Advance Review: 'MPH' is starting to get really good with issue #2

A comic review article by: Ra'Chaun Rogers

***WARNING: SPOILERS***

I first started writing about Mark Millar’s MPH in April here when its advertising made me question the comic’s racial sensitivity. Since then I have eased up on my position on the book but have vowed to keep reviewing the series to make sure that my assumptions were mostly unfounded.

This issue starts off with Rosa’s brother “Baseball” holding something down (In this case guns) for an area gang called King Nitty. Here we get a real life talk about why some young men and women join gangs. Our homie Roscoe is out of jail and heads out to deliver some well needed pay back to Hal, the man who set him up. After an impressive display of speed, intellect and creativity Roscoe gets even in spades. He meets up with Rosa and Chevy to show them his newfound power and allow them to join him in a crime spree that aims to change the American landscape and class system in Millarworld -- potentially forever. The last page of the comic hints at an organization that has been watching for super-humans since the first appearance of the mysterious speedster who tore through the shopping mall in issue one.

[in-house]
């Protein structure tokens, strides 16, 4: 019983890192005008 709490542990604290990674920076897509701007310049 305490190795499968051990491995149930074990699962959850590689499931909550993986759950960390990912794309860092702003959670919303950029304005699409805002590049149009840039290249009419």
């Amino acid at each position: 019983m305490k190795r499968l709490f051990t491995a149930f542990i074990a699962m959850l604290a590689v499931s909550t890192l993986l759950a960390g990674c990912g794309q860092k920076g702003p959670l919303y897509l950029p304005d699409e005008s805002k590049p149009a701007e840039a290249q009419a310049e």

This issue was much better than issue one for several reasons. Firstly we got a better glimpse of Roscoe’s newfound power in action and the ways in which his speed works. Duncan Fegredo does a great job of illustrating these split-second scenes without losing the reader in the process.

Secondly, and maybe more importantly, I must now take this time to give credit where credit is due: Millar’s vision of what should be done to change the American class landscape is quite refreshing and I am extremely surprised this level of social commentary from the Kick-Ass writer. Rosa and her aunt’s discussion about Baseball joining up with a gang-- that being a mode of survival for himself and many youths (mainly those of color)  in America’s inner cities -- was intriguing.

What’s, more her aunt’s response about Rosa’s brother dying to protect his gang’s turf can be seen as a symptom of generational poverty. The discussion between Chevy and Rosa about how the city lacks even basic working street lights is another discussion in which Millar subtly casts doubts on the American dream.

Roscoe’s planned revenge on the banks that helped cause the country’s recession will most likely throw more shade at the country’s ideologies and manner of governing as a whole. I’m slowly starting to understand this series -- or at least get an idea of what it’s about and I’ll stick around until it’s over to see if it doesn’t teach us something about ourselves and the country.

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